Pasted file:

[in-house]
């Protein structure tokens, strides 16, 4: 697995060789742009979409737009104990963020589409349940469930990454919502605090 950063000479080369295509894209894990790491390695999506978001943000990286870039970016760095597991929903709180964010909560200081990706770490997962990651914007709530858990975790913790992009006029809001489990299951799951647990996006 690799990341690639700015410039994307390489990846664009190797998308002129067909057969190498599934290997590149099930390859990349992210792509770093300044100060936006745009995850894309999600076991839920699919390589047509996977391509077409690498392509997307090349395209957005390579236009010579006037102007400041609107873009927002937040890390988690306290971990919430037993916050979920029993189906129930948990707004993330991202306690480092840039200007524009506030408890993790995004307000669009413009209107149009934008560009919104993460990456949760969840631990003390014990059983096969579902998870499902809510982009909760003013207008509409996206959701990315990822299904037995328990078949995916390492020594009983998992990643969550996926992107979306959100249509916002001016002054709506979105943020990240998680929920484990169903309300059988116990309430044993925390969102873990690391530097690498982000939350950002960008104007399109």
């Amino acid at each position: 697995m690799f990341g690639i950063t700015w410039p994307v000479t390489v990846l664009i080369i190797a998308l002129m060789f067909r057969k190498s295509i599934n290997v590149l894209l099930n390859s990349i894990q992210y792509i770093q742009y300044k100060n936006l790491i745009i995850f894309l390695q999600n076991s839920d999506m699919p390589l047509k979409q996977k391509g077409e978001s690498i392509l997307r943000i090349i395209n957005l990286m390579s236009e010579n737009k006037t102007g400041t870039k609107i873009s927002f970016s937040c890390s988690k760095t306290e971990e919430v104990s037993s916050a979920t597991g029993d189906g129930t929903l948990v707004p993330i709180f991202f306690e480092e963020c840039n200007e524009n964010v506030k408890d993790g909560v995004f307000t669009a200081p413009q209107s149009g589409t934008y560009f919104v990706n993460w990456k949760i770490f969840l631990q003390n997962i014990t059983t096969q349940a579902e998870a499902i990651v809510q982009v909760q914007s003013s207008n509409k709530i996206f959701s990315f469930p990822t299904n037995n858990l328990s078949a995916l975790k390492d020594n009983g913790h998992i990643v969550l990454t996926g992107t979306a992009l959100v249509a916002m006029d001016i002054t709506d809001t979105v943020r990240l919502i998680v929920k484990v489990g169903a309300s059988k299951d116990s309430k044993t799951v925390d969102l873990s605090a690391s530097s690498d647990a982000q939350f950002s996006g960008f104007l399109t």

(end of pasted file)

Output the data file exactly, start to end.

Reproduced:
[in-house]
């Protein structure tokens, strides 16, 4: 697995060789742009979409737009104990963020589409349940469930990454919502605090 950063000479080369295509894209894990790491390695999506978001943000990286870039970016760095597991929903709180964010909560200081990706770490997962990651914007709530858990975790913790992009006029809001489990299951799951647990996006 690799990341690639700015410039994307390489990846664009190797998308002129067909057969190498599934290997590149099930390859990349992210792509770093300044100060936006745009995850894309999600076991839920699919390589047509996977391509077409690498392509997307090349395209957005390579236009010579006037102007400041609107873009927002937040890390988690306290971990919430037993916050979920029993189906129930948990707004993330991202306690480092840039200007524009506030408890993790995004307000669009413009209107149009934008560009919104993460990456949760969840631990003390014990059983096969579902998870499902809510982009909760003013207008509409996206959701990315990822299904037995328990078949995916390492020594009983998992990643969550996926992107979306959100249509916002001016002054709506979105943020990240998680929920484990169903309300059988116990309430044993925390969102873990690391530097690498982000939350950002960008104007399109």
């Amino acid at each position: 697995m690799f990341g690639i950063t700015w410039p994307v000479t390489v990846l664009i080369i190797a998308l002129m060789f067909r057969k190498s295509i599934n290997v590149l894209l099930n390859s990349i894990q992210y792509i770093q742009y300044k100060n936006l790491i745009i995850f894309l390695q999600n076991s839920d999506m699919p390589l047509k979409q996977k391509g077409e978001s690498i392509l997307r943000i090349i395209n957005l990286m390579s236009e010579n737009k006037t102007g400041t870039k609107i873009s927002f970016s937040c890390s988690k760095t306290e971990e919430v104990s037993s916050a979920t597991g029993d189906g129930t929903l948990v707004p993330i709180f991202f306690e480092e963020c840039n200007e524009n964010v506030k408890d993790g909560v995004f307000t669009a200081p413009q209107s149009g589409t934008y560009f919104v990706n993460w990456k949760i770490f969840l631990q003390n997962i014990t059983t096969q349940a579902e998870a499902i990651v809510q982009v909760q914007s003013s207008n509409k709530i996206f959701s990315f469930p990822t299904n037995n858990l328990s078949a995916l975790k390492d020594n009983g913790h998992i990643v969550l990454t996926g992107t979306a992009l959100v249509a916002m006029d001016i002054t709506d809001t979105v943020r990240l919502i998680v929920k484990v489990g169903a309300s059988k299951d116990s309430k044993t799951v925390d969102l873990s605090a690391s530097s690498d647990a982000q939350f950002s996006g960008f104007l399109t």